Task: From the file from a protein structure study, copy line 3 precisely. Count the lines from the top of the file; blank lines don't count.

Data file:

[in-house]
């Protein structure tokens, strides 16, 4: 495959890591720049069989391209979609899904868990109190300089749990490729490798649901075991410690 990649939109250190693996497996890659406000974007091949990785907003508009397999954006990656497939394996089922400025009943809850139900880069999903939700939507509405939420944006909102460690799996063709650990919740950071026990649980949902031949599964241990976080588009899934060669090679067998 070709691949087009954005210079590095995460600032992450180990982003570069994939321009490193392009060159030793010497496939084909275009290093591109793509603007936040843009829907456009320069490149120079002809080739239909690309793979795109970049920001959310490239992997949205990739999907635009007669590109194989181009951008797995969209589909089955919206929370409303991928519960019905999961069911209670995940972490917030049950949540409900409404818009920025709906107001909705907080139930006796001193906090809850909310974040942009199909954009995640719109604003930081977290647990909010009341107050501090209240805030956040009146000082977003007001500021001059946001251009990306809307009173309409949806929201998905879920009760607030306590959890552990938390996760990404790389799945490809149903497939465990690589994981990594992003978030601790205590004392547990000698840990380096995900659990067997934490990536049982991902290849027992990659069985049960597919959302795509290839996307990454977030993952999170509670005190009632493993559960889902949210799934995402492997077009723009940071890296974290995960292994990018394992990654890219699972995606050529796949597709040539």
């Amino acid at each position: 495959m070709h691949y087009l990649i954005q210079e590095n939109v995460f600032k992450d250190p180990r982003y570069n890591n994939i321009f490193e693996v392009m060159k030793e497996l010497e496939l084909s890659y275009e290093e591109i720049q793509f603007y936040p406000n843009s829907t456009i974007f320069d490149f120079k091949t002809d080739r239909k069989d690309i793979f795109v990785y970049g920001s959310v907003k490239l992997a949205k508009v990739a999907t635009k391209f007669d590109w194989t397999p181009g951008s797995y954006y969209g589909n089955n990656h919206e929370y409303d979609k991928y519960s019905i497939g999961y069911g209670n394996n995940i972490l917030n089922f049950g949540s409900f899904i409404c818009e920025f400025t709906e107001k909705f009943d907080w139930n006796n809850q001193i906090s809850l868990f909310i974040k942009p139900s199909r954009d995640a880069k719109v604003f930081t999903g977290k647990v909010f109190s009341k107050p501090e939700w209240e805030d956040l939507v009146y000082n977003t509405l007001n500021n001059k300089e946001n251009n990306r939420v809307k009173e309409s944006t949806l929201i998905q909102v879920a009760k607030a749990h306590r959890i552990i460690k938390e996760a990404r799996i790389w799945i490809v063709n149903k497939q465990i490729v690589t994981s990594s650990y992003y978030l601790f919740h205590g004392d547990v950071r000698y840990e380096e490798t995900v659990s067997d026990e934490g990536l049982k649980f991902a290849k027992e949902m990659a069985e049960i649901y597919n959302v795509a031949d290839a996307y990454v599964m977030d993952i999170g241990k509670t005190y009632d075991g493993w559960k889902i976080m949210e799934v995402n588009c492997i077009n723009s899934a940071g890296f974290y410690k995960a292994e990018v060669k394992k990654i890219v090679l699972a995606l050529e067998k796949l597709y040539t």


């Amino acid at each position: 495959m070709h691949y087009l990649i954005q210079e590095n939109v995460f600032k992450d250190p180990r982003y570069n890591n994939i321009f490193e693996v392009m060159k030793e497996l010497e496939l084909s890659y275009e290093e591109i720049q793509f603007y936040p406000n843009s829907t456009i974007f320069d490149f120079k091949t002809d080739r239909k069989d690309i793979f795109v990785y970049g920001s959310v907003k490239l992997a949205k508009v990739a999907t635009k391209f007669d590109w194989t397999p181009g951008s797995y954006y969209g589909n089955n990656h919206e929370y409303d979609k991928y519960s019905i497939g999961y069911g209670n394996n995940i972490l917030n089922f049950g949540s409900f899904i409404c818009e920025f400025t709906e107001k909705f009943d907080w139930n006796n809850q001193i906090s809850l868990f909310i974040k942009p139900s199909r954009d995640a880069k719109v604003f930081t999903g977290k647990v909010f109190s009341k107050p501090e939700w209240e805030d956040l939507v009146y000082n977003t509405l007001n500021n001059k300089e946001n251009n990306r939420v809307k009173e309409s944006t949806l929201i998905q909102v879920a009760k607030a749990h306590r959890i552990i460690k938390e996760a990404r799996i790389w799945i490809v063709n149903k497939q465990i490729v690589t994981s990594s650990y992003y978030l601790f919740h205590g004392d547990v950071r000698y840990e380096e490798t995900v659990s067997d026990e934490g990536l049982k649980f991902a290849k027992e949902m990659a069985e049960i649901y597919n959302v795509a031949d290839a996307y990454v599964m977030d993952i999170g241990k509670t005190y009632d075991g493993w559960k889902i976080m949210e799934v995402n588009c492997i077009n723009s899934a940071g890296f974290y410690k995960a292994e990018v060669k394992k990654i890219v090679l699972a995606l050529e067998k796949l597709y040539t």